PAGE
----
Research Article

An update on outpatient competence restoration outcomes: The Washington DC Model

Reston N Bell, Philip J Candilis* and Nicole R Johnson

Published: 02/26/2021 | Volume 5 - Issue 1 | Pages: 001-006

Abstract

This study provides an update to a previous study exploring time to restoration of adjudicative competence within an Outpatient Competence Restoration Program (OCRP). Authors examined the probability of restoration for individuals referred for outpatient competence restoration in the U.S. capital, and revisited the requirements of American Law, taking a closer look at how programmatic changes improve restoration and encourage adherence. Competence to stand trial remains a critical screening function of the judicial system to ensure that defendants have a basic understanding of courtroom procedures. Competency restoration is therefore an attempt to protect both the integrity of the system and the rights of defendants. Aggregate data from the OCRP’s previous four years of competence restoration efforts were reviewed for demographic characteristics, restoration rates, and time to restoration. Poisson regression modeling identified probability differences in restoration between sequential restoration periods. Since our initial analysis, the DC OCRP has been successful in restoring 97 of 345 participants (28.1%), with referral rates increasing from year to year. 39.2% are now restored after the 3rd round of competency restoration. Poisson regression modeling of individuals attaining competence during six successive restoration periods showed that differences for the first five rounds of restoration were not statistically significant (p = 0.418). In the 6th round, however, the difference in percentage of restored participants was statistically significant compared to previous rounds (irr = 0.32; p = 0.0001). We discuss the policy implications, especially those that suggest that the DC OCRP has improved its ability to restore competence beyond the 1st round of restoration.

Read Full Article HTML DOI: 10.29328/journal.jfsr.1001020 Cite this Article

References

  1. Dusky v. U.S., 362 U.S. 402. 1960.
  2. Wik A, Hollen V, Fisher W. Assessment #9: Forensic patients in state psychiatric hospitals: 1999-2016. Alexandria, VA: National Association of State Mental Health Program Directors. 2017.
  3. Felthous AR. Competence to stand trial should require rational understanding. Journal of the American Academy of Psychiatry and the Law. Florida Senate. (2010). Interim report 2011-106: Forensic hospital diversion pilot program. Tallahassee, FL: Florida Senate. 2011. https://www.flsenate.gov/UserContent/Session/2011/Publications/InterimReports/pdf/2011-106cf.pdf
  4. Morris GH, Haroun AM, Naimark D. Assessing competency competently: toward a rational standard for competency-to-stand-trial assessments. J Am Acad Psychiatry Law. 2004; 32: 231-245. PubMed: https://pubmed.ncbi.nlm.nih.gov/15515910/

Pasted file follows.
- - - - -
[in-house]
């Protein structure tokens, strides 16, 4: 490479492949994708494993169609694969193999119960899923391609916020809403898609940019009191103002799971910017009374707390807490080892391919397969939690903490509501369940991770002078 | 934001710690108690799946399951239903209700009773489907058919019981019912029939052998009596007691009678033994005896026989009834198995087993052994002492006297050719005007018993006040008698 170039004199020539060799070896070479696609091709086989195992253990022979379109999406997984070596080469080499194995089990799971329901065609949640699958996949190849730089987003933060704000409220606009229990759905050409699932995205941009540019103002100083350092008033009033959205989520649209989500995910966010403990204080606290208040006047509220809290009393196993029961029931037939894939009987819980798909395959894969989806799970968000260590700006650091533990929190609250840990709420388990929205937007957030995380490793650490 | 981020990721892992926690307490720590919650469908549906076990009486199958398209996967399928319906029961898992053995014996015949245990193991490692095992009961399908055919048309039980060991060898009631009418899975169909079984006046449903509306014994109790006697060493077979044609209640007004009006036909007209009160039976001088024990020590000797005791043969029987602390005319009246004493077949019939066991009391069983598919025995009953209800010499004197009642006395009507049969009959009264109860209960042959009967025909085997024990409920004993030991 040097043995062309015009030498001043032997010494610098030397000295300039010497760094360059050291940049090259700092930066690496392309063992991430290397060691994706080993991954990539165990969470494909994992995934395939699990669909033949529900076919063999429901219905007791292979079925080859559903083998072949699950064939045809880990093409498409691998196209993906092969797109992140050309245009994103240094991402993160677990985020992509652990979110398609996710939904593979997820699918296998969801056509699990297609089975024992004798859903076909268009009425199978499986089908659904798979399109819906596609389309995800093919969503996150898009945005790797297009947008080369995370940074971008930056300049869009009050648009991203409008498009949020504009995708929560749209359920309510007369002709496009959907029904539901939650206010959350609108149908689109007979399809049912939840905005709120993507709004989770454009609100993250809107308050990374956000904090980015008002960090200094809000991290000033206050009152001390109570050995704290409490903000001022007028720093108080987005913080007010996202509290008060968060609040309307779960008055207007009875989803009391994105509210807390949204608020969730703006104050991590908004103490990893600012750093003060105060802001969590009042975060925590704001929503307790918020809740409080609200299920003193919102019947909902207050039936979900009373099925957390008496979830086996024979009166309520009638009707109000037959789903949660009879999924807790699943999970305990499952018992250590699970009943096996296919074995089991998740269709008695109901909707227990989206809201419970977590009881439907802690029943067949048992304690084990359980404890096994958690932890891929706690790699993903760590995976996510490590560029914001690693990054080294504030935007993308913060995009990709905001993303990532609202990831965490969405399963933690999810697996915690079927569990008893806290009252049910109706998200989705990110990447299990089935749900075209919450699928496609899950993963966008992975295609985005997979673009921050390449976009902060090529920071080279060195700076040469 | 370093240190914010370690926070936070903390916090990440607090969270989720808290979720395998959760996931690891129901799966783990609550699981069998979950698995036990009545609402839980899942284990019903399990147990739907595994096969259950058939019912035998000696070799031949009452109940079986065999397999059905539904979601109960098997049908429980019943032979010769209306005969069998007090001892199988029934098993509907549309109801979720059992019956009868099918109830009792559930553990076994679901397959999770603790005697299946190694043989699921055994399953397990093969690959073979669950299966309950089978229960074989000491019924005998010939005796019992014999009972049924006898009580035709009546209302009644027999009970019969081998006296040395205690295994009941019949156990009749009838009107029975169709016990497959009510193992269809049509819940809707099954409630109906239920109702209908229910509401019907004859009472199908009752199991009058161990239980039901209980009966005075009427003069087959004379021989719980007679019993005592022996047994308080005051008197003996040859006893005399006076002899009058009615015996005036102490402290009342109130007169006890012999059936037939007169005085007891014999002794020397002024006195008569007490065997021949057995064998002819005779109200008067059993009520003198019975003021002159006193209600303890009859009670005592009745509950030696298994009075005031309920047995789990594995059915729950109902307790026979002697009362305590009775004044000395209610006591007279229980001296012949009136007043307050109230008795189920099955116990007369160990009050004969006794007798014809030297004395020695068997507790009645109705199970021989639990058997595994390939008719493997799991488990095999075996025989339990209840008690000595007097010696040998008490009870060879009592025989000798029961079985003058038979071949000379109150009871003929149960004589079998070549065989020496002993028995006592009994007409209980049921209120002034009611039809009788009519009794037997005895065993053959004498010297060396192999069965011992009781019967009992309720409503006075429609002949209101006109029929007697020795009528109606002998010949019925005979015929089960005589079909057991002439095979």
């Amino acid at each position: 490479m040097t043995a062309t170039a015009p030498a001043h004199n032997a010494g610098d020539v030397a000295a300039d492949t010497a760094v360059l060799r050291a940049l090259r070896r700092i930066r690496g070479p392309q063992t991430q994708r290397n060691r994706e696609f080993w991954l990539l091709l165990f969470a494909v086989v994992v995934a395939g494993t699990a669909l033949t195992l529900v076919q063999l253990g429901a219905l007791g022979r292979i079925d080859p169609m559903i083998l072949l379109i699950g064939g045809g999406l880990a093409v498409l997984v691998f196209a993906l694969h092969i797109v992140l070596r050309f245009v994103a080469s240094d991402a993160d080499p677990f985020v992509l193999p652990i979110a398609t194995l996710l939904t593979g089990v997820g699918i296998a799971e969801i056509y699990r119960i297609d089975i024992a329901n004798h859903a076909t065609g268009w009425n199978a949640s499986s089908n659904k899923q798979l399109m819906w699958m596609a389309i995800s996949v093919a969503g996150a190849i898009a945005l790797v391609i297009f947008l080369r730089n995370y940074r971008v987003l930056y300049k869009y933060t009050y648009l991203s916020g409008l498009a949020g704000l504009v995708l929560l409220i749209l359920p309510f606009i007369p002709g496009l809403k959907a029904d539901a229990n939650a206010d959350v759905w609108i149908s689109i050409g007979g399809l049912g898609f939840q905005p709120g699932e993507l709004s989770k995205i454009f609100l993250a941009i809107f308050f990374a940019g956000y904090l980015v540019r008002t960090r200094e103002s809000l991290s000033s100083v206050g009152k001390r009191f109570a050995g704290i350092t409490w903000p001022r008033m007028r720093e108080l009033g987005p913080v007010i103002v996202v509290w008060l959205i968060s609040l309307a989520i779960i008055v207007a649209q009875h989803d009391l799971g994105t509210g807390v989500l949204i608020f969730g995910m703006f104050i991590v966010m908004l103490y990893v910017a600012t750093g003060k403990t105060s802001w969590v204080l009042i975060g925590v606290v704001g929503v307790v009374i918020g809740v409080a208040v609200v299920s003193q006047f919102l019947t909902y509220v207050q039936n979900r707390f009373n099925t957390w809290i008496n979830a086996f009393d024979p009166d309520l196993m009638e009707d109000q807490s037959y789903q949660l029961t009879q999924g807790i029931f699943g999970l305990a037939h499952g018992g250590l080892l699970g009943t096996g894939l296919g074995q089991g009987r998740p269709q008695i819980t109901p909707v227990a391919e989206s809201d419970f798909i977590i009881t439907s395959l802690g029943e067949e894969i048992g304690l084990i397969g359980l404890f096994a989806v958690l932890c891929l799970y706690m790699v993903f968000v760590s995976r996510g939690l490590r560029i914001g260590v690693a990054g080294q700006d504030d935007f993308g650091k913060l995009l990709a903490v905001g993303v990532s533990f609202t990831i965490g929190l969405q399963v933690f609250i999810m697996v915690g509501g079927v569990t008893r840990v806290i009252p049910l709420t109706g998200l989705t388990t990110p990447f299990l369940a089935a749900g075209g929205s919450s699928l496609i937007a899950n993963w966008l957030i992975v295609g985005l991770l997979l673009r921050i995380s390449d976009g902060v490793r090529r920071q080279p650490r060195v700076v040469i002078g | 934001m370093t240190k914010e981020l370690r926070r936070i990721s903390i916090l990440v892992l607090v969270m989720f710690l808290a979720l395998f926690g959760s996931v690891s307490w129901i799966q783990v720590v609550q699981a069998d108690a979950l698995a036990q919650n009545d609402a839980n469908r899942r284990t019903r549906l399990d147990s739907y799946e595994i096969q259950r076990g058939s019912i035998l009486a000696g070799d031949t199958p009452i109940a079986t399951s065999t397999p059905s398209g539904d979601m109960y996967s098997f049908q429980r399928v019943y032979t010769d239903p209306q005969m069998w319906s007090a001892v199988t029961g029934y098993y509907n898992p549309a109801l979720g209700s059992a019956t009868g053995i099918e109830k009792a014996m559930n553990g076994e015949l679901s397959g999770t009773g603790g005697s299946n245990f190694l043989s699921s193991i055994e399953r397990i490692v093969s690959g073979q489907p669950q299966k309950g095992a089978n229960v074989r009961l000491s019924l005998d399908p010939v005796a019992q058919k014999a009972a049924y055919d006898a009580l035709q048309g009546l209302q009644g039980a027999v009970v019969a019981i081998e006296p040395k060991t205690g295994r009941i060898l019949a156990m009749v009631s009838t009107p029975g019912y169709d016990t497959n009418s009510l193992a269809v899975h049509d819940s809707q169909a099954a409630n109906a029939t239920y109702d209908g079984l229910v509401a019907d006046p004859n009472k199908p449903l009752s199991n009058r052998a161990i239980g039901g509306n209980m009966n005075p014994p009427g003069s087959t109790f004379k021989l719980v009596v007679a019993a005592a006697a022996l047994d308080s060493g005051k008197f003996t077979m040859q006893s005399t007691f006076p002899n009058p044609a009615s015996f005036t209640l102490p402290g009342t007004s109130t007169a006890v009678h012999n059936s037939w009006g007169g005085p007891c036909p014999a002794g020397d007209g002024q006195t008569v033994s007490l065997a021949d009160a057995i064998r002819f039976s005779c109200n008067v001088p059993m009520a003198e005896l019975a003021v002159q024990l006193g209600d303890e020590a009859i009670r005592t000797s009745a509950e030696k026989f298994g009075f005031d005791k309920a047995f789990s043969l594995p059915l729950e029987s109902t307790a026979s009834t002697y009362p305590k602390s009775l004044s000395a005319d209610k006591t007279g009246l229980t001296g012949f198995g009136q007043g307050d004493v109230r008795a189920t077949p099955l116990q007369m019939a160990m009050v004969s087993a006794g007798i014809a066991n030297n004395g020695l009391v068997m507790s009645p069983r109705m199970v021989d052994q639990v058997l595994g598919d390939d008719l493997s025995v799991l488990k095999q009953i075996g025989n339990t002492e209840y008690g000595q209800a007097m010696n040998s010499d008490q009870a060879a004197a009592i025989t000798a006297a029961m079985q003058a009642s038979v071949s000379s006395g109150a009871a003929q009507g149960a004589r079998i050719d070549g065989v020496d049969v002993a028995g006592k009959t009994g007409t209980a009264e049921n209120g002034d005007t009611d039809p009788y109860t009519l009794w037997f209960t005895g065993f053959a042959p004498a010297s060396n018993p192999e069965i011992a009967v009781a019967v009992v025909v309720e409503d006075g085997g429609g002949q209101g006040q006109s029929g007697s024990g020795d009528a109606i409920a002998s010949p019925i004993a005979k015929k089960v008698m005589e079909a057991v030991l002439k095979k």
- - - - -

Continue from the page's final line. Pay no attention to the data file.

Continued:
5. Riggs Romaine CL, Kemp K, DeMatteo D. Evaluation of juvenile competency to proceed: Applying the Dusky standard. J Foren Psychol Practice. 2010; 10: 1-12.
  6. Heilbrun K, Rogers R, Otto RK. Forensic assessment. In Taking psychology and law into the twenty-first century. 2004; 119-146.
  7. Mossman D, Bowen MD, Vanness DJ, Bienenfeld D, Correll T, et al. Quantifying the accuracy of forensic examiners in the absence of a “gold standard”. Law Hum Behav. 2010; 34: 402-417. PubMed: https://pubmed.ncbi.nlm.nih.gov/19771499/
  8. Mossman D, Noffsinger SG, Ash P, Frierson RL, Gerbasi J, et al. AAPL practice guideline for the forensic psychiatric evaluation of competency to stand trial. J Am Acad Psychiatry Law. 2007; 35: S3-72. PubMed: https://pubmed.ncbi.nlm.nih.gov/18083992/
  9. Warren JI, Murrie DC, Stejskal W, Colwell LH, Morris J, et al. Opinion formation in evaluating the adjudicative competence and restorability of criminal defendants: A review of 8,000 evaluations. Behav Sci Law. 2006; 24: 113-132.  PubMed: https://pubmed.ncbi.nlm.nih.gov/16557643/
  10. Miami-Dade Forensic Alternative Center Pilot Program Status Report. 2016.https://www.neomed.edu/wpcontent/uploads/CJCCOE_11_FACStatus.pdf
  11. Wik A. Alternatives to inpatient competency restoration programs: Community-based competency restoration programs. Falls Church, VA: NRI. 2018. https://www.nri-inc.org/our-work/nri-reports/alternatives-to-inpatient-competency-restoration-programs-jail-based-competency-restoration-programs/
  12. Danzer GS, Wheeler EMA, Alexander AA, Wasser TD. Competency restoration for adult defendants in different treatment environments. J Am Acad Psychiatry Law. 2019; 47: 68-81. PubMed: https://pubmed.ncbi.nlm.nih.gov/30737294/
  13. American Psychological Association. American Psychological Association ethical principles of psychologists and code of conduct. Washington, DC. American Psychological Association. 2017.
  14. American Psychological Association. Specialty guidelines for forensic psychology. Am Psychol. 2013; 68: 7-19. PubMed: https://pubmed.ncbi.nlm.nih.gov/23025747/
  15. Cameron R, Flores-Ferrán N. Perseveration of subject expression across regional dialects of Spanish. Spanish in Context. 2004; 1: 41-65.
  16. Hualde J. Spanish /i/ and related sounds: An exercise in phonemic analysis. Studies in the Linguistic Sciences. 1997; 27.
  17. Johnson NR, Candilis PJ. Outpatient competency restoration: A model and outcomes. World J Psychiatry. 2015; 5: 228-233. PubMed: https://www.ncbi.nlm.nih.gov/pmc/articles/PMC4473494/